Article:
When I first had the idea for this article it seemed easy. I was going to lay out some nice, pretty bullet points on ways to practically manage working from home and homeschooling. I quickly realized however, that just wouldn’t work. First, it gives the illusion that the task is “nice and pretty” as well as the crazy idea that I actually “manage” it. The fact is, I (we) survive it. Another fact is, it is spectacularly awesome and I wouldn’t have it any other way. I decided I could only let you know some ways that I have found, in the first year, to help it work better in hopes that I can help some of you who are homeschooling or considering homeschooling while working from home. Since this is a work-from-home blog and not a homeschool blog, I am going to focus on how I had to tweak my work day rather than how we run our homeschool.
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School Comes First
That is easy to say if you don’t have to work to actually have a home to do school in. I do. We need my income for more than just fun money, and frankly, for a little bit it wasn’t looking good. I thought I could work and do school at the same time, but that doesn’t work for us. We chose to homeschool our son because he needed extra help in some subjects while needing opportunities to grow and be challenged beyond his peers in others. That means he needs me, right there, being a teacher. He does not need me glued to the computer screen or the phone. I don’t have set hours, but if you do and have any flexibility at all, work them around school. Do not try to do it during. For me, it means I work late or early, and even seasonally. I have a couple of steady clients that pay really well and only require a few hours a week that I keep up with during the school year. Then during breaks, whenever we take them, I load of up on as many special projects that I can find and work my patootie off. (Yeah, I said patootie.)
The More Flexible the Work, the Better
My schedule is extremely flexible as a freelance writer. I can choose how many jobs I have going at any one time, and I can make certain I do not have too many deadlines hitting at once. This allows me to be sure that I do not have to choose between school and work. It is a huge blessing, but I also have to constantly look for work. There is give and there is take.
Think Outside of the Box
You may not do school in the morning. You may work in the morning and do school in the afternoon. You may work only on the weekends, or you may do school on Saturdays. One of the great things about both homeschooling and working from home is that you do not have to conform to the scheduling norms of our society. If your kids work better in the afternoon, work in the morning and do school before dinner. Here it works best if I work an hour or so before school while the kids eat breakfast and play a little. Then we do school and lunch, and I work some more in the afternoon before dinner. I can also work after they go to bed if need be.
Clean is Relative, and You May Have to Lower Your Standards
Hmmm, work, school, work, dinner, bed…notice there is not much time for housework? When I say clean is relative I mean if you have clean laundry, clean dishes, no food out in the open drawing flies, and you wipe up anything sticky- you may have to be happy with that. Luxuries like a clean bathroom may only happen every other Saturday. I am hoping this gets better, as I do have an 8 month old right now, but seriously, you might have to deal with a little dust if you are going to have money for food and the kids are going to have a decent education. The same goes for yourself. You do still have to shower, but it may be while the kids are eating lunch. Don’t get me wrong, on the days I get in the shower and dressed before we do school- the day goes much better, but I miss all that good quiet time to work while they are sleeping and eating breakfast, so it rarely happens. I take the work time when I can get it.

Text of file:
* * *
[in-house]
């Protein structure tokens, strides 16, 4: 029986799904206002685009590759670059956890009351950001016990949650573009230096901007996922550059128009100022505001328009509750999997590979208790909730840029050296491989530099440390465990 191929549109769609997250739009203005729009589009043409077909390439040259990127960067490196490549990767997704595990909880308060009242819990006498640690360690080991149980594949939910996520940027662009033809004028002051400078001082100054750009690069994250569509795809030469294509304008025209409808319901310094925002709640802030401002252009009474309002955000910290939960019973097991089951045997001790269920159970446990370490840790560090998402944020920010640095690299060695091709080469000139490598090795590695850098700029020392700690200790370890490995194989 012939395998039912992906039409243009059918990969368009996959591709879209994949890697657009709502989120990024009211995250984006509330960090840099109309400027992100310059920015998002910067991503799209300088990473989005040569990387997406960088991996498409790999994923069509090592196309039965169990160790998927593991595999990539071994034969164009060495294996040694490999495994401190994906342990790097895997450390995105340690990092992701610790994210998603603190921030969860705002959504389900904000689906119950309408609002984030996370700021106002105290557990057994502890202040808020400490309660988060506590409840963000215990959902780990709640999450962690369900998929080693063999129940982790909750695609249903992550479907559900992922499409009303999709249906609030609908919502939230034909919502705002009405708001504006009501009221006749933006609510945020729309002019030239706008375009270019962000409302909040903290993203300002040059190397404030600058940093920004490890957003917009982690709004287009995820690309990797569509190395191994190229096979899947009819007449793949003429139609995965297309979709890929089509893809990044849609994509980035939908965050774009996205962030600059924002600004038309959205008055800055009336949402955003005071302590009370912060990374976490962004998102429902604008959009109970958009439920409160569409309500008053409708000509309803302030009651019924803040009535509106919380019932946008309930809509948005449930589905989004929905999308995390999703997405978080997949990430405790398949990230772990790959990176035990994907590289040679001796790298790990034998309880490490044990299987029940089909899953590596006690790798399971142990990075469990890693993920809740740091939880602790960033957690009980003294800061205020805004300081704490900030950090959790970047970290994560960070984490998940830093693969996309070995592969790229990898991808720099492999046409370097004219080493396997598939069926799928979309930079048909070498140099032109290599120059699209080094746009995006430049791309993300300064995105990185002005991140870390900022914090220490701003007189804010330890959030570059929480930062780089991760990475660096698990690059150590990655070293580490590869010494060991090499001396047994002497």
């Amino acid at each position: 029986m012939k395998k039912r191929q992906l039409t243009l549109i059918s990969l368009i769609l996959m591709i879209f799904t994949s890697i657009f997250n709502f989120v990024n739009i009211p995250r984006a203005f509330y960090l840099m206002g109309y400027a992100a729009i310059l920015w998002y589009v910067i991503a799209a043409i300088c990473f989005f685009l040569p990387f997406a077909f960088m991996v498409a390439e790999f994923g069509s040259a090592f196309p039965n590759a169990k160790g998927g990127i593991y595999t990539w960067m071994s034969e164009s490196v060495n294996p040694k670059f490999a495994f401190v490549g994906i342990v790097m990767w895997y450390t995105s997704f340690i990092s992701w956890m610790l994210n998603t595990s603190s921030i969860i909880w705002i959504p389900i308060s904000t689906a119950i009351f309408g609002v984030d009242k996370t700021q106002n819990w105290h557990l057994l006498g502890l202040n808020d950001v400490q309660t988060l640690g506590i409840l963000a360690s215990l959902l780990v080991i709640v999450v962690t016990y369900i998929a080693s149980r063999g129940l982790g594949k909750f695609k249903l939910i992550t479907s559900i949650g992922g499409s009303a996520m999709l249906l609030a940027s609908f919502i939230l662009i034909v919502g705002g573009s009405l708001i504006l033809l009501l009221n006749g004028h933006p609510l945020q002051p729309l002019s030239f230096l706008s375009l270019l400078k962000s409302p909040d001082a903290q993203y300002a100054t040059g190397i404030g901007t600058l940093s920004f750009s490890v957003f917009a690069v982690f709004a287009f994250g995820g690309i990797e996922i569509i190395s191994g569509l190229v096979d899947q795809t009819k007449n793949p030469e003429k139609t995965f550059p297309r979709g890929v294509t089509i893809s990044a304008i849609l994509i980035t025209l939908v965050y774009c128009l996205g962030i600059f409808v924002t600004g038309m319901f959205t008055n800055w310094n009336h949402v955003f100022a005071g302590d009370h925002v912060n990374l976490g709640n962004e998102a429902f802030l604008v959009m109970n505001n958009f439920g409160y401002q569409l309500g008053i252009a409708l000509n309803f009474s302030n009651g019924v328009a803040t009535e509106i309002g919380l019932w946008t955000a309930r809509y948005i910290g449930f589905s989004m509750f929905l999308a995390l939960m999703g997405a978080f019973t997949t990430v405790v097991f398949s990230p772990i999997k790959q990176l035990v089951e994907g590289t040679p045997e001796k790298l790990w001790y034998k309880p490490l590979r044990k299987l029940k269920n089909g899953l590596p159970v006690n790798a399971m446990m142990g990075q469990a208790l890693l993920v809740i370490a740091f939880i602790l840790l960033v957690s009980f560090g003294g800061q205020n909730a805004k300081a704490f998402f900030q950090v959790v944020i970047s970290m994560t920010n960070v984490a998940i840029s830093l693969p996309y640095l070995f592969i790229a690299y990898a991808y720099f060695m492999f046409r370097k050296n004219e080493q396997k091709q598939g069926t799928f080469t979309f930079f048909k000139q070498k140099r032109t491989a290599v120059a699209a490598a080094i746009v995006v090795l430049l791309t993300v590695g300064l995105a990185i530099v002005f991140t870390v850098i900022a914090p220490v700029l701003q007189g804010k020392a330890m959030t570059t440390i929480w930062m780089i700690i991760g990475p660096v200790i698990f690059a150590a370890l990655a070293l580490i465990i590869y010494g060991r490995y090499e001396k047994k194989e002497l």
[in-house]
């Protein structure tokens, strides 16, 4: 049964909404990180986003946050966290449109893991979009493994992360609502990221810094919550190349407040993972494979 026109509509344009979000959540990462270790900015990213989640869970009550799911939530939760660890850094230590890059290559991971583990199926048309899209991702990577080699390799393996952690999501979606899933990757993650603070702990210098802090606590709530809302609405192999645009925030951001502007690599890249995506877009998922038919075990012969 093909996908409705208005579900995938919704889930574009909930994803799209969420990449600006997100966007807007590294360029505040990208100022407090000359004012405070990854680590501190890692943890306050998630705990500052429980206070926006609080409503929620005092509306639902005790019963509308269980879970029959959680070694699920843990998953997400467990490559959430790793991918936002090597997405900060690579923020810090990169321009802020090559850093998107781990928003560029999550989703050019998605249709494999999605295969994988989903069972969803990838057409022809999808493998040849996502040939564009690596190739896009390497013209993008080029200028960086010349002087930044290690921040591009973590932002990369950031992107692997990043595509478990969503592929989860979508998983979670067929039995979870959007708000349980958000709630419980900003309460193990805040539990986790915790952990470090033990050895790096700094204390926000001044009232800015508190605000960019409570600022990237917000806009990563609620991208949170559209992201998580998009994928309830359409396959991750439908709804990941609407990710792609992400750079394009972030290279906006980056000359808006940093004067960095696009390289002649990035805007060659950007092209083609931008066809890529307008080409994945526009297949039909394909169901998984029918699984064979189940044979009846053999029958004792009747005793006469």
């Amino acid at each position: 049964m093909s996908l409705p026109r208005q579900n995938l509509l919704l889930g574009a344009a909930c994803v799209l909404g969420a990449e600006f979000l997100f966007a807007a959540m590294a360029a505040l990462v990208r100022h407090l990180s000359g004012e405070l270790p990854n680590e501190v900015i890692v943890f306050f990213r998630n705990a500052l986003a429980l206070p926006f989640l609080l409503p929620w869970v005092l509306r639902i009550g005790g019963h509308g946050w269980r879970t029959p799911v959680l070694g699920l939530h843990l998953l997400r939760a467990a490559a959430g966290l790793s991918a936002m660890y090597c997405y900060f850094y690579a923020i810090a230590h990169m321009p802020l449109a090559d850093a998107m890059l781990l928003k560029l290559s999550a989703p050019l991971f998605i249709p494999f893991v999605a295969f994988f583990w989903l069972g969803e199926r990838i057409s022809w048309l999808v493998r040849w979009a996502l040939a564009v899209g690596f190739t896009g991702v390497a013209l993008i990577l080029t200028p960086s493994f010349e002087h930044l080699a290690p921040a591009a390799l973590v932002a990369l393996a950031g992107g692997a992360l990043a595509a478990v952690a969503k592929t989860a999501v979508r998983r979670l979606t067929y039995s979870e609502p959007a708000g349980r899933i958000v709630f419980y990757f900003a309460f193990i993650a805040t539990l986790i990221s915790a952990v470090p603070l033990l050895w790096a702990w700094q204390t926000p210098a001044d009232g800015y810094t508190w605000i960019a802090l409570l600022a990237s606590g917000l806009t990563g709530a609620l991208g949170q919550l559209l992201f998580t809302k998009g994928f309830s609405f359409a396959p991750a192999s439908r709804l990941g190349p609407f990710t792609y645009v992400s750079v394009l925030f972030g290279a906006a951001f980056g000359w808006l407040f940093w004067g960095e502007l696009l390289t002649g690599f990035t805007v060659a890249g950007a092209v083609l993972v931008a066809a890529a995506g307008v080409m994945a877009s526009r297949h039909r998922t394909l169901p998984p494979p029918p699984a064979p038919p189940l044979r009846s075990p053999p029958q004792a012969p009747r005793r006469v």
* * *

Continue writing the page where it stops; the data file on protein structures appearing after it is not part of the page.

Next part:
It Looks Different for Everyone
My situation is a little different as my two younger children have a chronic illness that requires close to 4 hours of treatments per day combined. My friend works from home but has to travel a lot selling advertisements to businesses. Her husband works from home as a Social Media expert and insurance salesman, so they tag team teaching whenever they can. Another friend works nights and weekends at a retail store so she can be free to homeschool during weekdays, and still another works full time, so her mother keeps the kids and teaches some subjects. She teaches the rest at nights and on weekends.
If you are a homeschooling parent looking to work from home, it is possible. Take some of what I have said, do some praying and thinking, and find a way to make it work for you. If you already work from home and are wanting to homeschool, take a hard look at your job and what it requires, remember that school has to come first, and figure it out. It will not be easy, but if it is something your family is called to do or needs to do for whatever reason, it can most definitely be done.
Do you we have any readers that both home school and work from home? We would love to hear what you may have to add!
- Homeschooling While You Work from Home: What You Really Need to Know
- Working from Home: 5 Reasons it is Different than You Thought it Would Be
- How Working from Home Can Save Money
- Work at Home Jobs are Not Always Good for Parents
- Work at Home Moms Deserve a Gold Medal
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